Back to the buffet I went where on their Asian stir fry/noodle nights the chef made my dish up special in the back with gluten free soy sauce! Yeah another win. Be sure to ask about gluten free soy sauce as they don't readily admit to having it.

The 24 hr desert/coffee bar was also safe as long as you got an experienced server. The main guy knew to use clean tongs but one substitute guy I had to correct. These were the same deserts as the dessert station upstairs but often had a gluten free desert that had run out of upstairs or after the upstairs closed. The coffee card specialty drinks like iced chai were all gluten free so that is worth getting for the 15 specialty drinks but is probably responsible for some % of my weight gain as they are delicious and sugary.

Only once did I see a person use the bread tongs on a gluten free items and I asked the buffet to change the tongs. I'm sure it happened but I tried to get there when one side of the buffet was opening up so as to be the first to serve myself to try and mitigate the risk. Most people seemed to wait to use the correct tongs on each dish. They opened the two sides at different times so it wasn't hard to hit the second side right at opening if you didn't want to eat right at 5:00.

Overall the food was wonderful. The worst part was trying to claw the information out of the buffet staff and head waiters on what was gluten free. Believe it or not in the buffet they make a delicious meatball dish with meat and egg, no bread for the meatballs, but you need to get all your information from the main chefs. They guys behind the counter will tell you something is gluten free when it isn't so wait for a main chef. This would be mitigated by them labeling the items but for some reason they refuse to do it. They also intermingle bread products unnecessarily among the lunch meats, cheese and nuts thus increasing the chance of cross contamination. The arrangement at lunch was better for this sometimes as the set up varied by meal.

I found the food to be high quality and the Choux pastry deserts, pies and some of the cakes to be fantastic. For the run of the mill American fare I can usually get better at home if I am accepting their gluten free modifications. If I really pushed them on making it close to the original and not just "we can bring a plain version madam" then it was really good.

On shore excursions you have to let the shore excursion desk know 48 hrs in advance and they get you a gluten free meal. I did it with 24 hrs and it was no problem as in alot of areas of the world the food is naturally gluten free.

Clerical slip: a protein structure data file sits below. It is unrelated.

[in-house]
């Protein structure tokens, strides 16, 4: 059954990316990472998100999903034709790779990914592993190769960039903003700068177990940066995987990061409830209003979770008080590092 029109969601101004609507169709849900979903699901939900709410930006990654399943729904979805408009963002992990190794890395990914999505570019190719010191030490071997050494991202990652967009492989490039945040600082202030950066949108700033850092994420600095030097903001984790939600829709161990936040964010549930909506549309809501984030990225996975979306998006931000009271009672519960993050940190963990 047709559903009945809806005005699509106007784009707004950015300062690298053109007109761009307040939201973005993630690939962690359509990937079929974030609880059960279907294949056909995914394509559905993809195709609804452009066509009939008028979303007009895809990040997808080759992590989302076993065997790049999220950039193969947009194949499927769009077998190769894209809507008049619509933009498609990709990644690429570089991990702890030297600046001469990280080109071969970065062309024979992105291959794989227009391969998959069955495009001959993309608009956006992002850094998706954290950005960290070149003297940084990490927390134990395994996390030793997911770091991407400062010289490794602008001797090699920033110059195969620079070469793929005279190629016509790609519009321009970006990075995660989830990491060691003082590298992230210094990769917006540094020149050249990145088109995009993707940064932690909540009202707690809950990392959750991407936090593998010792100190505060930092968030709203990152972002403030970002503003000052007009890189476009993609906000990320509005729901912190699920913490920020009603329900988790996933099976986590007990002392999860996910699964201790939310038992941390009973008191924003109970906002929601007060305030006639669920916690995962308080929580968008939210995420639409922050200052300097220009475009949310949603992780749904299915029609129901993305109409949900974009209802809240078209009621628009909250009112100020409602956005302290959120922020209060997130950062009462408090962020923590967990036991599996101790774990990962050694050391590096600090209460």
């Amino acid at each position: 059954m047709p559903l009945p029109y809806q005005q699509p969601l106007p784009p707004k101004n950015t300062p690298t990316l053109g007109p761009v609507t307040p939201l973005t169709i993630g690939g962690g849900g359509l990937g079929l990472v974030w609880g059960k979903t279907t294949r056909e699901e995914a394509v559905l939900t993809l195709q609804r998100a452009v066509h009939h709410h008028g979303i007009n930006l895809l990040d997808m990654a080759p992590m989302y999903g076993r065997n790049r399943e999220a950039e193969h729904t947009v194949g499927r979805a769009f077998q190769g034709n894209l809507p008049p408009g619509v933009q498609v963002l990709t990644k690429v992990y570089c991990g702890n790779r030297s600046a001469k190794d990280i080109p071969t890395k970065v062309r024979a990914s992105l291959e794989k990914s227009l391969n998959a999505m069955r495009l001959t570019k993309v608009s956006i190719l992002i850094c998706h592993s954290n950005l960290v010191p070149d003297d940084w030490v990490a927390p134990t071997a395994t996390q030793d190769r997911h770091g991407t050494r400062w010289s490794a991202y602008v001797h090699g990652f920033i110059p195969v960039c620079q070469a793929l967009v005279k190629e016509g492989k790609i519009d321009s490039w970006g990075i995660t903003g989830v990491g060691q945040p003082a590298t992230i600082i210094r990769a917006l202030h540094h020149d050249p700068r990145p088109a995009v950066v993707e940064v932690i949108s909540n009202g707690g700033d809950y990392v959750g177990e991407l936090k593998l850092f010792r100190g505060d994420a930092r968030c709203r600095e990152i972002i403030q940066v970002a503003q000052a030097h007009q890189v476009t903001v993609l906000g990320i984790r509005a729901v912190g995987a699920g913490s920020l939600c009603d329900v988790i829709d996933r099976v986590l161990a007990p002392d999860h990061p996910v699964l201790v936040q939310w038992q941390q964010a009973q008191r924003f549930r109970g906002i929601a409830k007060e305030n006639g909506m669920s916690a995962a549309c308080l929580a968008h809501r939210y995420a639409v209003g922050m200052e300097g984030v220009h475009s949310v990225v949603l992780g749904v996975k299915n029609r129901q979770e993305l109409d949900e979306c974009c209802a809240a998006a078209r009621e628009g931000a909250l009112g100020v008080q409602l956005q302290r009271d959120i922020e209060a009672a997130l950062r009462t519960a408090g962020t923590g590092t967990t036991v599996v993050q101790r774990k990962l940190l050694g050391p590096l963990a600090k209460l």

Room service was excellent for gluten free sandwiches. They were a great fall back option when I didn't want to deal with tracking down a chef in the buffet or wrestling with a main dining room head waiter. I particularly liked the turkey club and the tuna salad sandwich, both with potato chips. Afternoon tea was also excellent gluten free. They brought gluten free scones, sandwiches and whatever cake/pie was available that day. I had my own plate of cream and jam brought from the back, not one served to other people so no cross contamination at all. Also made gluten free chocolate chip cookies when I asked if there were other options. It could easily substitute for a meal. 

I liked the food quite a bit but was exhausted with how Princess handles gluten free. They put the gluten free diner through alot of unnecessary work extracting the information by not labeling. I found the strategy that worked best for me was to tackle the dining venues in stages so as not to feel too frustrated. Even so it was hard work to get safe food, despite it being great safe food. The simple change of labeling would have made things so much easier as I could still order from the back if I suspected cross contamination due to gluten proximity but I wouldn't have to track down a chef and then memorize the whole buffet each meal. The head waiters in the main dining area were hit or miss. It truly felt like a wrestling match getting them to tell me what changes were made to the food to make it gluten free. Some understood better than others and were easier to deal with after a few rounds.

I hope this is helpful to someone in the future. Now I have to lose the 10+ lbs I gained trying all the gluten free options...